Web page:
Hobby, Side Hustle, Passive Income – Reinvesting the funds

Assigning an alternative label to an activity, engaging in something as a secondary pursuit, or considering a non-routine job does not negate its status as income. The Inland Revenue Department (IRD) may view a hobby as a source of income. Consequently, it is essential to proactively report such earnings to the IRD.

The IRD have been looking into ‘Hobbies’ since well before the internet was around. They are active in checking if a hobby can be income. If you have the intention to make money from this activity and are spending time on making a platform, then the funds you receive from it are very likely to be income.1

This is the same for calling something a side hustle or passive income, normally your income has the taxes already sorted. Your 9 to 5 job has PAYE already sorted before you get the payment in your bank account. However, funds from your content creating activities need to be declared separately to the IRD to ensure you do pay taxes on them and the correct taxes on it. Also, there may be a perception that the money from videos is passive as you may get money from a video well after you have created it, feeling like you did nothing to earn that money. But there is a good chance that is income that you are required to declare.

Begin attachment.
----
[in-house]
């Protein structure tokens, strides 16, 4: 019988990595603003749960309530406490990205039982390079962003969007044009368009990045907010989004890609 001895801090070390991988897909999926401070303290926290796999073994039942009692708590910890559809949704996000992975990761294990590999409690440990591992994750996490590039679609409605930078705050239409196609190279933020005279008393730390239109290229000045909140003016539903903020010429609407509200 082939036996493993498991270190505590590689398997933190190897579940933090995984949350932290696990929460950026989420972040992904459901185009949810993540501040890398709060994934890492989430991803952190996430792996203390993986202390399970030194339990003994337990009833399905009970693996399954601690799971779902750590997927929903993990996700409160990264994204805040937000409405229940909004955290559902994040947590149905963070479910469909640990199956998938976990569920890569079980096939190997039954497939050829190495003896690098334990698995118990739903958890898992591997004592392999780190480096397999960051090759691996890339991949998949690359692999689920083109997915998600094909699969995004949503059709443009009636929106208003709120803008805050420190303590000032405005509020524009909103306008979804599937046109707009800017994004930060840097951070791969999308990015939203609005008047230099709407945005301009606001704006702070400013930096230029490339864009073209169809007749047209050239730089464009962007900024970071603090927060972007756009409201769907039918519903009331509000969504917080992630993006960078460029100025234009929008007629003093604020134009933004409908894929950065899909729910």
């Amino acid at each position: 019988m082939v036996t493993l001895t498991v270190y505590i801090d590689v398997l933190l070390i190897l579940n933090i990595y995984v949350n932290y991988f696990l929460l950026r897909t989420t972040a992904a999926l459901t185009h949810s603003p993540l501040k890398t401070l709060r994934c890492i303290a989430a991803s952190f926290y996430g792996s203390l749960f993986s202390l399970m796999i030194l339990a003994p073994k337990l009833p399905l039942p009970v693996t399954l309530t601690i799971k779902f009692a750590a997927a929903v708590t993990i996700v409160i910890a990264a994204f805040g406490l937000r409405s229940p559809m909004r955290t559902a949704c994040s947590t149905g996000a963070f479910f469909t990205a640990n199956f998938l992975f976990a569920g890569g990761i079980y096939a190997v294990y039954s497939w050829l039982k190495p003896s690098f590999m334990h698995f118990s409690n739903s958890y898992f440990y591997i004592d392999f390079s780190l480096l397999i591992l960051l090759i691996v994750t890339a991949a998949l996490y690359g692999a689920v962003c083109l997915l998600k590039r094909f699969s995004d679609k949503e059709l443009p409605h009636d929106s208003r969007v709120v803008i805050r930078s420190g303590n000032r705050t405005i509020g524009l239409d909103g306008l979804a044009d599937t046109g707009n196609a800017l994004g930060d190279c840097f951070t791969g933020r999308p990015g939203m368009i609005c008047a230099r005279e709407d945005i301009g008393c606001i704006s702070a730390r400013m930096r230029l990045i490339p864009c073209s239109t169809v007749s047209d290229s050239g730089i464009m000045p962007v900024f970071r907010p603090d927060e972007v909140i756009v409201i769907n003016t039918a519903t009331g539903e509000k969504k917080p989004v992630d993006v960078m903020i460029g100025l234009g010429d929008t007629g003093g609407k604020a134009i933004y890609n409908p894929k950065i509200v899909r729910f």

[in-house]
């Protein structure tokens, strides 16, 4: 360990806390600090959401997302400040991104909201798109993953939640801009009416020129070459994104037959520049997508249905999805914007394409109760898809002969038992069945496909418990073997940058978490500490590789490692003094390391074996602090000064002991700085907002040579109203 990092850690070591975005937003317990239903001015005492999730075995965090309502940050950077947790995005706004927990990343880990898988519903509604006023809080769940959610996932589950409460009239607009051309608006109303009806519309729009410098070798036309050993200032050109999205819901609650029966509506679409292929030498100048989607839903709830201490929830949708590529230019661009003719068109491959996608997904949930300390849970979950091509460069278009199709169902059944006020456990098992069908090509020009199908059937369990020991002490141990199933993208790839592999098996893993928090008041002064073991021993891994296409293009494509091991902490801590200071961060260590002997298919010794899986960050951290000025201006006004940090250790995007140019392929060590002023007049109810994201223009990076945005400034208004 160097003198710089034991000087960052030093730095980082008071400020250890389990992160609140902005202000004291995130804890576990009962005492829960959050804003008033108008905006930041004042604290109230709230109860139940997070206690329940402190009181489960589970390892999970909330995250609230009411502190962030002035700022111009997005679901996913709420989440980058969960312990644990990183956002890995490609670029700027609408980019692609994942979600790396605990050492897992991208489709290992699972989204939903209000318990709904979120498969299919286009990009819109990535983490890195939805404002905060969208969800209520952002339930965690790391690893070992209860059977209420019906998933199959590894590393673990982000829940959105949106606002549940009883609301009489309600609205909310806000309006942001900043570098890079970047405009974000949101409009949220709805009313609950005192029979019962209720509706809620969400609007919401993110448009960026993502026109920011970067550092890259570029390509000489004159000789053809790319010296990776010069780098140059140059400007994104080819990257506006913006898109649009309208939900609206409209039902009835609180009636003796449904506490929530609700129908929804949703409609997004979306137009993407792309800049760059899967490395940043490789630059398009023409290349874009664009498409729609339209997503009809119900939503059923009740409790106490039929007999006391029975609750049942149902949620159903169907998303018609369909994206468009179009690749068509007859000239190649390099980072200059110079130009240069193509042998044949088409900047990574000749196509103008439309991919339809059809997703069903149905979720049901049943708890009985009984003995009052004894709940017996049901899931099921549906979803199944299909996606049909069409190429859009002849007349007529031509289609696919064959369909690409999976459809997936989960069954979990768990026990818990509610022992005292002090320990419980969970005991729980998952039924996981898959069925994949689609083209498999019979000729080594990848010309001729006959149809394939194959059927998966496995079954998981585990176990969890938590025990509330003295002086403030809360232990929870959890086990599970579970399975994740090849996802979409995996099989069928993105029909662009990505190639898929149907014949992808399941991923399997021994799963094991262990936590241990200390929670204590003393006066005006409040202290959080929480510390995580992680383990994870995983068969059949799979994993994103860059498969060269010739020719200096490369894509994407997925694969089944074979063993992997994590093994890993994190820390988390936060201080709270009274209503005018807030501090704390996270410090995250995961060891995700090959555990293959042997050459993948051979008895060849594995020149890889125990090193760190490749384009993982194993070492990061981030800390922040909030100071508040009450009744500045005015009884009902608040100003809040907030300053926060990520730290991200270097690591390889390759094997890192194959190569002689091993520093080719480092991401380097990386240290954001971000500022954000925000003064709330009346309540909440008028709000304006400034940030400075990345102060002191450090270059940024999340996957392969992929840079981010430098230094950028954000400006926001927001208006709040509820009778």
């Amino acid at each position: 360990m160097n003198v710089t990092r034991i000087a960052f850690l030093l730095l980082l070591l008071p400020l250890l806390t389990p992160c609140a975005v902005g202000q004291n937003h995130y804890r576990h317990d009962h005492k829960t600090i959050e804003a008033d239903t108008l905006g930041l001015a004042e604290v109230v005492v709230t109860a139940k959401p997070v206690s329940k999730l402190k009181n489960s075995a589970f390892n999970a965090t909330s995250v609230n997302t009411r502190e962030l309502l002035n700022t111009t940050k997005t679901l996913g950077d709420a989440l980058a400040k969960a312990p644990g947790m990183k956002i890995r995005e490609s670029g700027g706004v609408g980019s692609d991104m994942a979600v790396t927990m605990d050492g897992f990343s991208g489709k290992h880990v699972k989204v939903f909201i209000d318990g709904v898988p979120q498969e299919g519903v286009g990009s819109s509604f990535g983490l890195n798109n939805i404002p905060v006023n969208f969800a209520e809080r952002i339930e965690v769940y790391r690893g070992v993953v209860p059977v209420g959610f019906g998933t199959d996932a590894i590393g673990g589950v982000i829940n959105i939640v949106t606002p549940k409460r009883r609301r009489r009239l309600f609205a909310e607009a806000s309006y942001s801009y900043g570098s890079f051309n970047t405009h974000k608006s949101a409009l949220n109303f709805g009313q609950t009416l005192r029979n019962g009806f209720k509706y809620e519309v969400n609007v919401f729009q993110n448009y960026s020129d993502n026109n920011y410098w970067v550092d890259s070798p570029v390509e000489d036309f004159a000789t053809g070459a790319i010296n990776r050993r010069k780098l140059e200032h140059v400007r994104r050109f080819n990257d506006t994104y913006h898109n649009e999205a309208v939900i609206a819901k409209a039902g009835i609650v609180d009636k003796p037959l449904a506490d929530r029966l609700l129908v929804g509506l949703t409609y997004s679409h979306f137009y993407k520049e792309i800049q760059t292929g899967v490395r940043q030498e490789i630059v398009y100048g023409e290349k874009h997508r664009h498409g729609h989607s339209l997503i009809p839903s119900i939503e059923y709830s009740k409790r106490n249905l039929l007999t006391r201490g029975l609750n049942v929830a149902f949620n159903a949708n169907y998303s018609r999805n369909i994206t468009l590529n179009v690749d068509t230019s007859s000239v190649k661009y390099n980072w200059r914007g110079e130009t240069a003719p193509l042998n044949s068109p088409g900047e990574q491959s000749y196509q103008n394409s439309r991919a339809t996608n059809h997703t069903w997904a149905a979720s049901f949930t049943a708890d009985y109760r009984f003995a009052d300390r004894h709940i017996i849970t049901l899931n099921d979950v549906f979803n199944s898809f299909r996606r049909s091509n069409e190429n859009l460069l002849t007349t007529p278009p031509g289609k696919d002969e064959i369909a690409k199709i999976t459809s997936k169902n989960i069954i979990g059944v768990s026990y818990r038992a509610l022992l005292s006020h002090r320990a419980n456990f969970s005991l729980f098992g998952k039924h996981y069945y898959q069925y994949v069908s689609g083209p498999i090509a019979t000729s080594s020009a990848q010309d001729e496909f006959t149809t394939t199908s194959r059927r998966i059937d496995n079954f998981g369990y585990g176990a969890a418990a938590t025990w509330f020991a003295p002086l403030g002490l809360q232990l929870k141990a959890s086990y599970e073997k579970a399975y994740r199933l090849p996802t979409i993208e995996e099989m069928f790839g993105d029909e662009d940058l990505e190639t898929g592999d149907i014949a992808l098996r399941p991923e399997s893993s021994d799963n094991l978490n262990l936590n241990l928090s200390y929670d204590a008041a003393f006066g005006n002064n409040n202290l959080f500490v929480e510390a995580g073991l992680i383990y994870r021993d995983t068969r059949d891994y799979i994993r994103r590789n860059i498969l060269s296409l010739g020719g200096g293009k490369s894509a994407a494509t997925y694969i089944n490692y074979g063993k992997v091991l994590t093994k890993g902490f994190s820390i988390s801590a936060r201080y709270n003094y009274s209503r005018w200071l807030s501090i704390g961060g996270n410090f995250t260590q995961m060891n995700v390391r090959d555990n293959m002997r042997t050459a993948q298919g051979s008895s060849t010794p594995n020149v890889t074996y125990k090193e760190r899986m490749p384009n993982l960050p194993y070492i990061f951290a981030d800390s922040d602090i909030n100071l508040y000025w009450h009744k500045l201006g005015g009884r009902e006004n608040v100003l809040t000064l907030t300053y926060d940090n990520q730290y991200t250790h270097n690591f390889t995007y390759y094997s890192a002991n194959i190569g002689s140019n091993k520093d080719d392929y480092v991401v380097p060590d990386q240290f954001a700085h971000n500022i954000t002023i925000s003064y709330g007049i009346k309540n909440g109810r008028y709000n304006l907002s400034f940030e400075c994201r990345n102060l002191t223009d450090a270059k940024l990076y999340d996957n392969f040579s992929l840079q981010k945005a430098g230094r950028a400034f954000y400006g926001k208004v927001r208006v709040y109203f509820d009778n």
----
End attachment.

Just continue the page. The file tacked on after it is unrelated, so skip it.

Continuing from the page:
And another misunderstanding can be from the fact that you are reinvesting the funds back into the activity, you don’t actually have any cash left over for you to use. When you look at the money you have received and the money you have spent it totals nil. This does not mean you do not need to declare the income to the IRD. There may be different factors involved and different treatments for the items you have purchased. You need to pay tax on the funds you have received less any deductible expenses, this is your net income. You cannot claim purchases of assets, in this calculation. What’s an asset? Generally, this is something that will last longer than a year and is over $1,000, so it could be your Van or camera, but you can claim the depreciation of these items.

If you are not sure whether your hobby or side hustle should be declared to the IRD, or you are confused as to what you can claim or not claim towards costs in the business, please get in touch today.

1Grieve v CIR (1984) 6 NZTC 61,682 (CA) – The Judge introduced two important points: the nature of the activities carried on and the intention of the taxpayer in engaging in those activities.